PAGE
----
print("num deals", len(deals))
def parse_deal(deal, check_num):
deal_num = re.search(
r"Game (\d+):", deal,
re.UNICODE | re.MULTILINE
).group(1)
deal_num = int(deal_num)
assert check_num == deal_num
cards = re.sub(
r"[ -~\n]*", "", deal,
re.UNICODE | re.MULTILINE
)
assert(len(cards) == CARDS_PER_DEAL)
return cards
all_deals = [
parse_deal(deal, deal_idx + 1)
for deal_idx, deal in enumerate(deals)
]
print()
print("deals")
for i in all_deals[:5]:
print(i)
all_deals_pred = [
i
for deal in all_deals
for i in pipeline(deal)
]
print()
print("pipeline output")
for i in all_deals_pred[:5]:
print(i)
use = 400
print()
print("submitting")
ut = Untwister()
for i in all_deals_pred[:use * 5]:
ut.submit(i)
print("solving")
rng = ut.get_random()
print("verify")
for i in all_deals[use:]:
test = deal_game_leak(rng.getrandbits(DEAL_BITS))[0]
assert(test == i)
print("flag")
ALPHABET52 = "ABCDEFGHIJKLMNOPQRSTUVWXYZabcdefghijklmnop_rstuvw{y}"
def text_from_cards(string):
return string.translate(string.maketrans(DECK, ALPHABET52))
for i in range(3):
deal = deal_game_leak(rng.getrandbits(DEAL_BITS))[0]
print(text_from_cards(deal), end="")
print()
OUTPUT
deal bits 133
num deals 750
deals
🂦🃄🂭🃚🃎🂽🂡🃙🃖🂾🃉🃅🃊🂲🂧🃈🃝🃃🃂🃓🂳🂱🂸🃕🂪
🃒🃉🂡🃄🃕🂣🃓🃈🃃🂥🃍🂧🃔🃆🃚🂱🂨🂮🃙🂢🂳🂫🃗🂩🂴
🂺🂱🃘🃈🃋🂳🂨🃕🃑🂪🂢🃍🂲🂴🃁🃆🃛🂥🂮🂹🂻🂵🃖🂧🂩
🃔🃓🂢🃚🃖🂵🃉🂽🃍🃅🂲🃞🂮🂷🃇🂺🂪🃘🂳🂦🂸🃆🃄🂤🂴
🂢🃍🃕🃅🂻🃗🂸🃇🃙🂹🃔🃃🂱🃉🂥🂫🂧🂵🃎🂭🃊🂩🂷🃝🃓
pipeline output
0??11?00010101101101110001001101
1?111??1?????0000??01?0?100?01??
0010????1100???0????00???011??0?
0?010???1????1????0???010111????
????????????????????????????????
submitting
STT> Solving...
solving
STT> Solved! (in 8.13s)
verify
flag
ictf{CheaTINg_PsuEdoRAnDOm_BITgenEratioN}bcdfhjklpGJTYgCOrVswXhAj{aQnSPckfW

Secure Encoding: Base64

By puzzler7

Base64 is my favorite encryption scheme.

Attachments: encode.py out.txt

10 solves, 492 points

Challenge encode.py
PYTHON
from base64 import b64encode
from random import shuffle
charset = b'abcdefghijklmnopqrstuvwxyzABCDEFGHIJKLMNOPQRSTUVWXYZ0123456789+/='
shuffled = [i for i in charset]
shuffle(shuffled)
d = {charset[i]:v for(i,v)in enumerate(shuffled)}
pt = open("flag.txt").read()
while "\n\n\n" in pt:
pt = pt.replace("\n\n\n", '\n\n')
while ' ' in pt:
pt = pt.replace(' ', ' ')
assert all(ord(i)<128 for i in pt)
ct = bytes(d[i] for i in b64encode(pt.encode()))
f = open('out.txt', 'wb')
f.write(ct)

Most fun challenge of the CTF IMO.

We get a file encode.py and a very large base64 encoded text out.txt. By reading encode.py we understand that it does the following:

  • Reads text from a file
  • Trims every instance of 3 or more newlines to 2 newlines
  • Trims every instance of 2 or more spaces to 1 space
  • Asserts that all text has ord(c) < 128
  • Encodes text as base64
  • Substitutes each base64 character to another unique base64 character

Our task is to recover the original text despite the base64 character set being substituted.

The first observation is to ensure valid base64 padding. We see the = padding character in the middle of the text which is invalid base64, and also that the 2 character only appears at the end of out.txt. We can make a naive swap of = with 2 to make the padding valid.

We need to solve for some permutation / mapping of 64 encrypted characters to 64 original characters. The next observation to make is that the more correct assignments of shuffled charset to original charset we have, the more the base64 decoded text will "look" like a valid input text. This suggests a simulated annealing approach to recover the shuffle permutation.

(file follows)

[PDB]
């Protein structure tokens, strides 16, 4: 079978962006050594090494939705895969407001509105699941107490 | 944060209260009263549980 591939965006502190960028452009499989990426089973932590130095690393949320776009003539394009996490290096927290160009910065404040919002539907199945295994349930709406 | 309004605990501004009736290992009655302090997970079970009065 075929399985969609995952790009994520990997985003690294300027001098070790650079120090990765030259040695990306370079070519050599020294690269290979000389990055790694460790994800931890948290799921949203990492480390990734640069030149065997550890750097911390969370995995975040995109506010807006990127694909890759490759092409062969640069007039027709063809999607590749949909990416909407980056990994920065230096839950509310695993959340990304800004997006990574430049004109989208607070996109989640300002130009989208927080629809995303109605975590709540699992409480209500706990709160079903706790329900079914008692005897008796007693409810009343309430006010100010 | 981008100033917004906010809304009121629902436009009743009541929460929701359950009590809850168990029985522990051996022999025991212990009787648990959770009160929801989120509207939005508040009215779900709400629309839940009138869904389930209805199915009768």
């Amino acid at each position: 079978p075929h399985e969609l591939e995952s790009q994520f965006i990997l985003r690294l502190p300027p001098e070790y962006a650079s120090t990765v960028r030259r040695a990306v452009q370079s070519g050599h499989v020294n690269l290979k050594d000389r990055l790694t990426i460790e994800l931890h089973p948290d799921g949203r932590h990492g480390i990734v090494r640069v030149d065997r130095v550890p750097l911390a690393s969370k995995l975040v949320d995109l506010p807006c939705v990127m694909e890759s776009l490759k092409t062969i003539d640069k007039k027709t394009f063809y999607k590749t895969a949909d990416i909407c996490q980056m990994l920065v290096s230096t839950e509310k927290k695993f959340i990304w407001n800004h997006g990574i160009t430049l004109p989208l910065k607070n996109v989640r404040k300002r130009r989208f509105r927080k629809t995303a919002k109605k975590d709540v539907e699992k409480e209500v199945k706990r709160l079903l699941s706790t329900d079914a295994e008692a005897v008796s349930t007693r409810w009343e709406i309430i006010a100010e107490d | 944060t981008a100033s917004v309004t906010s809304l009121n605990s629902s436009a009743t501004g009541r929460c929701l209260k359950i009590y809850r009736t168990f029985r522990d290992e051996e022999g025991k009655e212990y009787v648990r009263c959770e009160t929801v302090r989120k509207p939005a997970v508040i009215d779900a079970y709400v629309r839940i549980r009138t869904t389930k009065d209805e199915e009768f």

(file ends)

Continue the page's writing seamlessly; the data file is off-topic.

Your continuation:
First we make a mutation function which swaps 2 (or rarely 3 or 4) characters with each other inside the ciphertext, allowing us to iterate through permutation search space.

We then make a fitness function which grades decryptions on how "valid" it is:

  • We assign a heavy penalty to decryptions containing patterns that definitely cannot appear in the plaintext, such as
    • Illegal characters ord(c) >= 128
    • Illegal substrings such as three newlines "\n\n\n" and two spaces " " (but I skipped these in the final exploit)
  • Assuming the text is printable ASCII, we assign a small penalty to non-printable characters that have ord(c) < 128
  • Assuming the text is english, we add a bonus to decryptions containing text patterns which frequently appear in english such as
    • Whitespace (" ", "\n")
    • Alphabets
    • Common english bigrams ("th", "he") and trigrams ("the", "and")
    • Valid english punctuation (", ", ". ")
    • And several other patterns. See here for the stats used.

Next we create a temperature evaluation function to probabilistically accept or reject new permutations based on a "temperature" parameter and the improvement of fitness from last iteration. We should accept any permutations that improve the fitness, but at the same time we want to give permutations with poorer fitness a small chance to be accepted to avoid being stuck in local minima.

Finally we create a scheduler function which keeps track of overall best permutations and decryption so far while adjusting temperature over time, also known as a cooling schedule.

To keep runtime fast, we trim the ciphertext to the first 40 thousand base64 characters (i.e. first 30 thousand bytes of plaintext).

After around 5 minutes of compute over 4 threads, most of the text is readable and we can find most of the flag as well!

Exploit code
PYTHON
from collections import Counter
from base64 import b64decode
from random import choice, sample, random, seed
from string import printable, ascii_letters
from numpy import linspace
from tqdm.auto import tqdm
from multiprocessing import Pool
with open("b64/out.txt", "r") as f:
raw = f.read()
# 2 is the original padding character
print("Least common", Counter(raw).most_common()[-3:])
print("Tail", raw[-5:])
# swap 2 and =
raw = raw.replace("2", "@").replace("=", "2").replace("@", "=")
print("Total length", len(raw))
# https://www3.nd.edu/~busiforc/handouts/cryptography/cryptography%20hints.html
non_printable_charset = set(range(128)) - set(printable.encode())
whitespace_charset = set(" \n".encode())